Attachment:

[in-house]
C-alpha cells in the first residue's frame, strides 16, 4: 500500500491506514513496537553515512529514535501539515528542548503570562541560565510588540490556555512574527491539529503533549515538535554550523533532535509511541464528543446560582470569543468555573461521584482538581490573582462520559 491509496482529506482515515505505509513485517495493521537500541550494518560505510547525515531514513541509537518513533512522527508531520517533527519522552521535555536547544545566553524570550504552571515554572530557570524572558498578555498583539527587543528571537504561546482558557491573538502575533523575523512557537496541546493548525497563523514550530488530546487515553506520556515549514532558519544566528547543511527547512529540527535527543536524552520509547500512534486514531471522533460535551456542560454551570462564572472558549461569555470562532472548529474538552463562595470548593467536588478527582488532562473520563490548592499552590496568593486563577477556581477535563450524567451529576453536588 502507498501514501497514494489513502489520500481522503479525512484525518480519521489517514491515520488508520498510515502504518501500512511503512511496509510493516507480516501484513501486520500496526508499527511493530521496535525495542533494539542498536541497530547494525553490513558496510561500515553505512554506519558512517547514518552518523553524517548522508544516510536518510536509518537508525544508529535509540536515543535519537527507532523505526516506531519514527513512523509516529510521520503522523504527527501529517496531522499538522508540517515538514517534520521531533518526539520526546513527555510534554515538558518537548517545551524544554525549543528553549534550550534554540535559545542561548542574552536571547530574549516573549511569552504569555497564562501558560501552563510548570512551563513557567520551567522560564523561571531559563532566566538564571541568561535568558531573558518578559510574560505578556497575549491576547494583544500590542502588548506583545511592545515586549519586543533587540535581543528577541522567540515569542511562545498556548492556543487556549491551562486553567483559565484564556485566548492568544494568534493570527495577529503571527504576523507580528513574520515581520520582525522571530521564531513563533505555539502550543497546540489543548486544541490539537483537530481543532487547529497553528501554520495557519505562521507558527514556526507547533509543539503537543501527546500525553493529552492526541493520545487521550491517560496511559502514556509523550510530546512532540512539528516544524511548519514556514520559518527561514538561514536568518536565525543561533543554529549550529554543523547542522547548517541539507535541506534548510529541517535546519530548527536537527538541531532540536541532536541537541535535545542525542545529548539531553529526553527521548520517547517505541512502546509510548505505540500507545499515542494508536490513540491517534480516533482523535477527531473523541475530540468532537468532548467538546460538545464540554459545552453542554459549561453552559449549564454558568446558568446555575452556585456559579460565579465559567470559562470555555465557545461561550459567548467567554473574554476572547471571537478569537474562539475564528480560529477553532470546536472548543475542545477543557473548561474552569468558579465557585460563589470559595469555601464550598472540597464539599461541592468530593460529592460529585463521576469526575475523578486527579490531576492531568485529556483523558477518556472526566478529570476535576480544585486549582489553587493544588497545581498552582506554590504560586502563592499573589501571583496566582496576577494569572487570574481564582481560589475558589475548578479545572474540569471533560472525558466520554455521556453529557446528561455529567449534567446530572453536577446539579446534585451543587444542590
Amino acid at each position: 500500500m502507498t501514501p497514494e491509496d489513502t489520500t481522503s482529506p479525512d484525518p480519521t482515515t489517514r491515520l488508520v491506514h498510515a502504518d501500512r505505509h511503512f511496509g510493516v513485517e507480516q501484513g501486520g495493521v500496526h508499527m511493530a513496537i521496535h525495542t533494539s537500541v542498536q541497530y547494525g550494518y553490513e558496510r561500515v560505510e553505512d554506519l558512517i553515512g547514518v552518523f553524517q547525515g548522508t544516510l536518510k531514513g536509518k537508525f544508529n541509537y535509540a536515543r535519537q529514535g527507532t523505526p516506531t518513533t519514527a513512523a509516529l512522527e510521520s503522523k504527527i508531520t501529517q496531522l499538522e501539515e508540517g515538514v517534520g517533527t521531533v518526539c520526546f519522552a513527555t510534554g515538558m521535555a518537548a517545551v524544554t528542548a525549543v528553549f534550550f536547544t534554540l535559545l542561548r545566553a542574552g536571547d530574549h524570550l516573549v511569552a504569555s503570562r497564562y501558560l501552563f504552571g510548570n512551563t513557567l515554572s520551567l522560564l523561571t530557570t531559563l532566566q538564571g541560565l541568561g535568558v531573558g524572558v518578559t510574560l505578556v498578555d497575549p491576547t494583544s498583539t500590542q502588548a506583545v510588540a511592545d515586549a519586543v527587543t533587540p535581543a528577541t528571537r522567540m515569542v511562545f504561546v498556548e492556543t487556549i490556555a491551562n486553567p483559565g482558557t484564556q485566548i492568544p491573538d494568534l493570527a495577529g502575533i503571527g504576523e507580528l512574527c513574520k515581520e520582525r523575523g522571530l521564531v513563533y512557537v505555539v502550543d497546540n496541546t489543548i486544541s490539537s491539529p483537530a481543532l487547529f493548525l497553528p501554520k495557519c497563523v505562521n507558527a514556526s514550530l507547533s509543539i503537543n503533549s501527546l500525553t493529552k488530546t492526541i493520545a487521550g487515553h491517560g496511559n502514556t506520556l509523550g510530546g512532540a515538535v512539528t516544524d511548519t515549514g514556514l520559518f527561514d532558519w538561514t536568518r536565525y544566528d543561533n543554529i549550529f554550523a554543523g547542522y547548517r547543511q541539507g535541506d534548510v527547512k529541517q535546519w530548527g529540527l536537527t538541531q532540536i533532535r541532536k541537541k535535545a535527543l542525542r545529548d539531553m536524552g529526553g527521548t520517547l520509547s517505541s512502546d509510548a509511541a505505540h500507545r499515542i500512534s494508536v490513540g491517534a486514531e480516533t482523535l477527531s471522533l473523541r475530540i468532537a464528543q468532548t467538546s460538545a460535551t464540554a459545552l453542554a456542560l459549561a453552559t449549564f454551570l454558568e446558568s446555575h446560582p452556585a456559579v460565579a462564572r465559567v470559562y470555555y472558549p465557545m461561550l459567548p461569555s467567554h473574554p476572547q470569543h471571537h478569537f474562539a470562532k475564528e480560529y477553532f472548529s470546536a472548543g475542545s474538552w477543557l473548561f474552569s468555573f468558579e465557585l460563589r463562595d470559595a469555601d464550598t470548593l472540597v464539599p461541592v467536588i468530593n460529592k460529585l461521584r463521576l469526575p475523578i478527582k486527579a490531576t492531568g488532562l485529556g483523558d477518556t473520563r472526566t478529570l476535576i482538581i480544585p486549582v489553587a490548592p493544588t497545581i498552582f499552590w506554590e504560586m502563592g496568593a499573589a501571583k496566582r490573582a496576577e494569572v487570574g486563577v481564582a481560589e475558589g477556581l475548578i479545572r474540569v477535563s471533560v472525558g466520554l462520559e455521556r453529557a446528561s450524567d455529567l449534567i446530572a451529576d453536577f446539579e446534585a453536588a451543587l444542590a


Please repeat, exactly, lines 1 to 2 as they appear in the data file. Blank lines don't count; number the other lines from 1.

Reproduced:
[in-house]
C-alpha cells in the first residue's frame, strides 16, 4: 500500500491506514513496537553515512529514535501539515528542548503570562541560565510588540490556555512574527491539529503533549515538535554550523533532535509511541464528543446560582470569543468555573461521584482538581490573582462520559 491509496482529506482515515505505509513485517495493521537500541550494518560505510547525515531514513541509537518513533512522527508531520517533527519522552521535555536547544545566553524570550504552571515554572530557570524572558498578555498583539527587543528571537504561546482558557491573538502575533523575523512557537496541546493548525497563523514550530488530546487515553506520556515549514532558519544566528547543511527547512529540527535527543536524552520509547500512534486514531471522533460535551456542560454551570462564572472558549461569555470562532472548529474538552463562595470548593467536588478527582488532562473520563490548592499552590496568593486563577477556581477535563450524567451529576453536588 502507498501514501497514494489513502489520500481522503479525512484525518480519521489517514491515520488508520498510515502504518501500512511503512511496509510493516507480516501484513501486520500496526508499527511493530521496535525495542533494539542498536541497530547494525553490513558496510561500515553505512554506519558512517547514518552518523553524517548522508544516510536518510536509518537508525544508529535509540536515543535519537527507532523505526516506531519514527513512523509516529510521520503522523504527527501529517496531522499538522508540517515538514517534520521531533518526539520526546513527555510534554515538558518537548517545551524544554525549543528553549534550550534554540535559545542561548542574552536571547530574549516573549511569552504569555497564562501558560501552563510548570512551563513557567520551567522560564523561571531559563532566566538564571541568561535568558531573558518578559510574560505578556497575549491576547494583544500590542502588548506583545511592545515586549519586543533587540535581543528577541522567540515569542511562545498556548492556543487556549491551562486553567483559565484564556485566548492568544494568534493570527495577529503571527504576523507580528513574520515581520520582525522571530521564531513563533505555539502550543497546540489543548486544541490539537483537530481543532487547529497553528501554520495557519505562521507558527514556526507547533509543539503537543501527546500525553493529552492526541493520545487521550491517560496511559502514556509523550510530546512532540512539528516544524511548519514556514520559518527561514538561514536568518536565525543561533543554529549550529554543523547542522547548517541539507535541506534548510529541517535546519530548527536537527538541531532540536541532536541537541535535545542525542545529548539531553529526553527521548520517547517505541512502546509510548505505540500507545499515542494508536490513540491517534480516533482523535477527531473523541475530540468532537468532548467538546460538545464540554459545552453542554459549561453552559449549564454558568446558568446555575452556585456559579460565579465559567470559562470555555465557545461561550459567548467567554473574554476572547471571537478569537474562539475564528480560529477553532470546536472548543475542545477543557473548561474552569468558579465557585460563589470559595469555601464550598472540597464539599461541592468530593460529592460529585463521576469526575475523578486527579490531576492531568485529556483523558477518556472526566478529570476535576480544585486549582489553587493544588497545581498552582506554590504560586502563592499573589501571583496566582496576577494569572487570574481564582481560589475558589475548578479545572474540569471533560472525558466520554455521556453529557446528561455529567449534567446530572453536577446539579446534585451543587444542590